By Chris Emma—

BOURBONNAIS, Ill. (CBS) – There’s a quiet confidence to Bears cornerback Kyle Fuller that still prevails after these difficult years. It speaks the volumes his voice rarely lends.

Though his reputation has been tested, Fuller’s belief in himself remains just as strong. He’s still that first-round pick inside.

“He has that mentality that he wants to be the best,” teammate Marcus Cooper said. “You can’t take that away from anybody, and you can’t discourage that from him.”

Fuller enters his fourth training camp in uncharted waters – fighting for a place with the Bears. The No. 14 overall pick of Phil Emery in 2014, Fuller is now in a battle just to make general manager Ryan Pace’s roster. Fuller had been listed the starter at cornerback entering these last three seasons and now has little ground on which to stand.

Frustration followed Fuller in 2016 when a seemingly routine knee scope in August turned into a lost season. There were moments he felt close to returning, but then setbacks struck. Bears defensive coordinator Vic Fangio called out Fuller during a press conference last December, explaining that he had been cleared but wasn’t “champing at the bit” to return.

Fuller said he wanted to be on the field with his teammates. The Bears’ 3-13 record came in part because of struggles in the secondary.

This team needed a top cornerback.

“It was very difficult, frustrating,” Fuller said. “But it was something I had to go through. I’ve come back from that now, so that’s the most important part.”

The Bears haven’t given up on Fuller yet, but their patience is certainly wearing thin. Pace declined to pick up the fifth-year option on Fuller, making this a contract season. The team wants Fuller to go out and earn his place in Chicago. If he’s not in the Bears’ plans, exploring a trade would be the first avenue.

Evaluations for Fuller start at the ground floor. The Bears aren’t looking at him with those same first-round hopes anymore. Fangio said his assessment will be fresh after missing him all 2016. Pace will be watching closely.

“From what I can gather, he’s had a great summer,” Pace said at the beginning of training camp. “He has been working hard. So, I think the key for him is just staying healthy and putting together consistent practices. And if he does that, it’s going to be an important evaluation.”

Of course, those progress reports on Fuller will be just as important around the league as to the Bears. A team like the Eagles could emerge as a suitor to Fuller if he continues to look healthy and productive in camp. One could expect him to see a number of reps in Thursday’s preseason opener against the Broncos.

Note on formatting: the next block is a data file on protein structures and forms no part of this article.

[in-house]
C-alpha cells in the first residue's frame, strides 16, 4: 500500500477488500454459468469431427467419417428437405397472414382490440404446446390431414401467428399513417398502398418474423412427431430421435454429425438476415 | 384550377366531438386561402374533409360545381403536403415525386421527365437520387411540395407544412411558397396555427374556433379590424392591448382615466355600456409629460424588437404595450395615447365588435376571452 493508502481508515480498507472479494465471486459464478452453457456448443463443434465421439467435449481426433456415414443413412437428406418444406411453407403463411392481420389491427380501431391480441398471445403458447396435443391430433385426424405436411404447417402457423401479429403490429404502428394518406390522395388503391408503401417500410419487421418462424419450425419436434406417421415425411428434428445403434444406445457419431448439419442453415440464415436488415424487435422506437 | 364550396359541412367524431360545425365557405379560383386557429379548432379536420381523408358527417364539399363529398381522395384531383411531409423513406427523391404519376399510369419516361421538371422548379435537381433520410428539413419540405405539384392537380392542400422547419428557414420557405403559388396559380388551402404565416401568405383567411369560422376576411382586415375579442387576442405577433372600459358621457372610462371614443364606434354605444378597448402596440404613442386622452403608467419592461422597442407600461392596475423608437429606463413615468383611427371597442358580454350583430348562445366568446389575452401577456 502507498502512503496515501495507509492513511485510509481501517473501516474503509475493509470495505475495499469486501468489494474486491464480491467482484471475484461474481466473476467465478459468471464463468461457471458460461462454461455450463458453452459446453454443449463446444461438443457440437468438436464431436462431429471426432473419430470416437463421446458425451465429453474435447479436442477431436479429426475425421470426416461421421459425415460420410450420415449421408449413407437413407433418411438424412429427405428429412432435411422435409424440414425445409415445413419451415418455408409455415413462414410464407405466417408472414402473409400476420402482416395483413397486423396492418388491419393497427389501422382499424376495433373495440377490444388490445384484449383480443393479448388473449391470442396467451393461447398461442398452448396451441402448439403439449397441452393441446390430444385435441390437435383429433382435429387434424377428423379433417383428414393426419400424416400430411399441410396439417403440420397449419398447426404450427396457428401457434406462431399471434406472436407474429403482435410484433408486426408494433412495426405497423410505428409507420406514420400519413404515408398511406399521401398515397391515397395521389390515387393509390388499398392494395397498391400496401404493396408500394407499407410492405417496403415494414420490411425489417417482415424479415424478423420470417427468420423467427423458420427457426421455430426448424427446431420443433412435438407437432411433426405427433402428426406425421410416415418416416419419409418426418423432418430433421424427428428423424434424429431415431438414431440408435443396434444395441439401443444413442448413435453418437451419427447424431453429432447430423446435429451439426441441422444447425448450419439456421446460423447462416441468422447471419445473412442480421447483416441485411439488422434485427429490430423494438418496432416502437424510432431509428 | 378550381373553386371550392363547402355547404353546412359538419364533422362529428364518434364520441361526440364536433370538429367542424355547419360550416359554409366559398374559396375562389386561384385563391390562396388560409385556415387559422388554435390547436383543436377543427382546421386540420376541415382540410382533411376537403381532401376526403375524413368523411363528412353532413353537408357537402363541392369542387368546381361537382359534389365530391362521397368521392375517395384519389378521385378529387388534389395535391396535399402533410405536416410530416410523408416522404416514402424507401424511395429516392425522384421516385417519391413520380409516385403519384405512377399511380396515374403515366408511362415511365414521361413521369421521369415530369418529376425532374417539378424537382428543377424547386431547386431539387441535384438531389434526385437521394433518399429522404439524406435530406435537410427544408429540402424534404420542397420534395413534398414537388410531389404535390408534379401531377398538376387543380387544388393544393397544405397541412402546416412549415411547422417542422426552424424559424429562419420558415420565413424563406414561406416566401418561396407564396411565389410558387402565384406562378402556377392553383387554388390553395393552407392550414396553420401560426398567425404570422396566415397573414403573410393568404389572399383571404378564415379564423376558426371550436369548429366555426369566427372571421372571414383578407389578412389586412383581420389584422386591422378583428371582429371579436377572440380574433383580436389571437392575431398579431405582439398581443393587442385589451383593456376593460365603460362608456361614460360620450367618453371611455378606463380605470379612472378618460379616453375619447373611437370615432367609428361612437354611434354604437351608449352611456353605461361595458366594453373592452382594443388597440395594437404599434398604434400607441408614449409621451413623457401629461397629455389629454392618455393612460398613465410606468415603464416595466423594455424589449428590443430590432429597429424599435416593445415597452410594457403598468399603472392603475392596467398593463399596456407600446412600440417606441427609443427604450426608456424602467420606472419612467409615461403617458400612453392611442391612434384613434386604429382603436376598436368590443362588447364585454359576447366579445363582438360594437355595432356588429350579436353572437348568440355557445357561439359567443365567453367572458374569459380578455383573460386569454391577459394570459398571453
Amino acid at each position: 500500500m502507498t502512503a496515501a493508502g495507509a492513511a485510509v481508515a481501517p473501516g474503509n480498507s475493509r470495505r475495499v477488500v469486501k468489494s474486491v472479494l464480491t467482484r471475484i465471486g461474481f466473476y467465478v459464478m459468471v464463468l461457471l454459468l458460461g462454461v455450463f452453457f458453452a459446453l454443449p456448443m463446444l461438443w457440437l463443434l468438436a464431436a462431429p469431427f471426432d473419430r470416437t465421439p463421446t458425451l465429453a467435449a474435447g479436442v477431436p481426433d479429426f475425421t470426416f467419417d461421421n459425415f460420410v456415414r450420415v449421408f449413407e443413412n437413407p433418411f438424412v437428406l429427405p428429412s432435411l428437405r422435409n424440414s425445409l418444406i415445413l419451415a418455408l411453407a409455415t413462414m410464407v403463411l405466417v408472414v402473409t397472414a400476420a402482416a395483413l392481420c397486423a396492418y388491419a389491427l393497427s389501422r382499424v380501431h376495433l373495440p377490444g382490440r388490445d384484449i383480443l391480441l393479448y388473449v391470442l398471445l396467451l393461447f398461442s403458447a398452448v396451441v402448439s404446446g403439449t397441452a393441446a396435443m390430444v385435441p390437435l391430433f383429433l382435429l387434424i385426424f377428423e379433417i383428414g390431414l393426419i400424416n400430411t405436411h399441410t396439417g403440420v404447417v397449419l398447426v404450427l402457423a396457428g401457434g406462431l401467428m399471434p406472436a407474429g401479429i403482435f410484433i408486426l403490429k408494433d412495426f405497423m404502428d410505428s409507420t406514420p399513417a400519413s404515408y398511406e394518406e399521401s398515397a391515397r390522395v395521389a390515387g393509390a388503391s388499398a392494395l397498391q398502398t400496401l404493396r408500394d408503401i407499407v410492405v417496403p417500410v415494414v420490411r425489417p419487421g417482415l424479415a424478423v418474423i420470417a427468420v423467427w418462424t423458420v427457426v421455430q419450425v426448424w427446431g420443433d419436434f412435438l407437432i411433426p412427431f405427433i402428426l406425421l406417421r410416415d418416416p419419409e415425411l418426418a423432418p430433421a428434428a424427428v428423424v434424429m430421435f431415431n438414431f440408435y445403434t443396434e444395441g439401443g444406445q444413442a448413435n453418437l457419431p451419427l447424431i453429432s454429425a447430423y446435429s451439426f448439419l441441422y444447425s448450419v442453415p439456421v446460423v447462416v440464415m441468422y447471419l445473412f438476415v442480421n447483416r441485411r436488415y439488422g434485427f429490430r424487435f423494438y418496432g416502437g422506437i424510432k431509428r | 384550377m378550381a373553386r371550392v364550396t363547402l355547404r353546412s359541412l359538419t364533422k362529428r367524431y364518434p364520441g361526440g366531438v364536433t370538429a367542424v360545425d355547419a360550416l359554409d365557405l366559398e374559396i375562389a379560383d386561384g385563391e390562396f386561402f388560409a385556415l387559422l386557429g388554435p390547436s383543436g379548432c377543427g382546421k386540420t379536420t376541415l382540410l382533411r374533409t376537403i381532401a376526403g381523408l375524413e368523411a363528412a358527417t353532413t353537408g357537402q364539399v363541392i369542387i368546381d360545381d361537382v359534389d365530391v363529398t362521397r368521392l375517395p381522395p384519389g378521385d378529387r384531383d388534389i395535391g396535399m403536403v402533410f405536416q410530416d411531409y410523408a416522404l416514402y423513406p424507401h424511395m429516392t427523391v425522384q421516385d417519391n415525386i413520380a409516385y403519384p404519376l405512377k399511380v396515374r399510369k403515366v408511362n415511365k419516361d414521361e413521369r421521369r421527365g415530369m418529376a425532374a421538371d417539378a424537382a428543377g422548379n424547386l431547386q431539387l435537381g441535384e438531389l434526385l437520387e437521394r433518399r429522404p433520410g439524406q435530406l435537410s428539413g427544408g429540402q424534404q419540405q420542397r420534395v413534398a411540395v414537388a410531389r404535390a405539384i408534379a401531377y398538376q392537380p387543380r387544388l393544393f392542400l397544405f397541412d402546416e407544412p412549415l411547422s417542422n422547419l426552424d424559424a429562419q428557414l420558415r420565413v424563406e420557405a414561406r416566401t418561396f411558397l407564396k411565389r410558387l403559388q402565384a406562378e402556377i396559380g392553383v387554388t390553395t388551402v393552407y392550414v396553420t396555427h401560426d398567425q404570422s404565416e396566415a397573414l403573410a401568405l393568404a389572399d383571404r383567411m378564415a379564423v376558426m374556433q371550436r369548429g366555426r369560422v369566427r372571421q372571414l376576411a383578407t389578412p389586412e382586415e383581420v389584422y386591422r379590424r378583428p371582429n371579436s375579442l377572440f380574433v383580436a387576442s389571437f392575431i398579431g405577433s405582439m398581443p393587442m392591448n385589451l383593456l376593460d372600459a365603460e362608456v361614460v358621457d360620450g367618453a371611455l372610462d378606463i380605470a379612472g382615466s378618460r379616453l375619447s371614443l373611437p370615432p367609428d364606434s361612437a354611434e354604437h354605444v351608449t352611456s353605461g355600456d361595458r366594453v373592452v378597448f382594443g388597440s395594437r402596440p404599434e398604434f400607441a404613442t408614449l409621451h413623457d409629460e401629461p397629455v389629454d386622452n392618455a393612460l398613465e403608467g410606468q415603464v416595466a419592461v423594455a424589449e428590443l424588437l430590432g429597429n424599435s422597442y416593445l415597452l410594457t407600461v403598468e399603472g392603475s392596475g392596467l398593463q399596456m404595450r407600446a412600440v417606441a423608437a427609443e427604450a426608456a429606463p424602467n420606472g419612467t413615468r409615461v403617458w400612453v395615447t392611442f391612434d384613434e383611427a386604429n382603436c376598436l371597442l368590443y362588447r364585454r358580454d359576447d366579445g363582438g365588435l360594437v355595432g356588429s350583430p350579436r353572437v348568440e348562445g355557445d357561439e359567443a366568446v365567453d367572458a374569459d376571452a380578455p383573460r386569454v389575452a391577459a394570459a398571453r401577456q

Fuller has seen more good moments than bad in training camp. He has been active around the football, which is important to a team desperate to take away the football. Fangio is just pleased to see that Fuller is playing in good health after battling the knee injury last August.

“He comes out there every day and he gives it his all,” Cooper said of Fuller. “That’s just something I appreciate about him.

“You see hunger there.”

The Bears have added to their cornerback room with veterans like Cooper and Prince Amukamara. They join Bryce Callahan and Cre’Von LeBlanc, both of whom can play inside and out. Sherrick McManis will likely stick in a special teams role. That makes five, and if Pace maneuvers as he did last year, the team will carry six cornerbacks on the active roster.

Fuller is going up against Johnthan Banks, B.W. Webb and others for a roster spot. Unless he really dazzles in camp, a role in special teams may be what decides the final cuts. It’s something the Bears have contemplated with Fuller if he remains a fit.

Prior to last season, Fuller hadn’t dealt with any injuries in the NFL. He had played two full seasons, recording six interceptions and 19 pass breakups. His sophomore season finished strong and left the Bears confident in what they had, but 2016 changed sentiments inside Halas Hall.

There hasn’t been major consideration to moving Fuller over to safety, a switch that second-year pro Deiondre’ Hall made after one season at cornerback. The Bears drafted Fuller into Mel Tucker’s zone-based defense, which is a different look to what Fangio now runs. Meanwhile, this unit recorded just eight interceptions in 16 games last season — dead last in the NFL.

Fuller can sway his name back into good favor by proving to be an asset in coverage.

“We’re going to need takeaways,” Fuller said. “It’s just an important aspect. We’re working on that every day.”

The decision to decline his fifth-year option didn’t hurt Fuller, despite the weight it carried. He isn’t worried about this being a contract season. Any concerns over making the roster amid a competitive battle? No, he confidently replied.

Fuller knows well what he faces this season. His days with the Bears could be numbered, and yet the realities won’t get him down.

Whether it’s in Chicago or somewhere else, Fuller still believes he can be a shutdown cornerback.

“No doubt in my mind,” he said.

Chris Emma covers the Bears, Chicago’s sports scene and more for Follow him on Twitter @CEmma670 and like his Facebook page.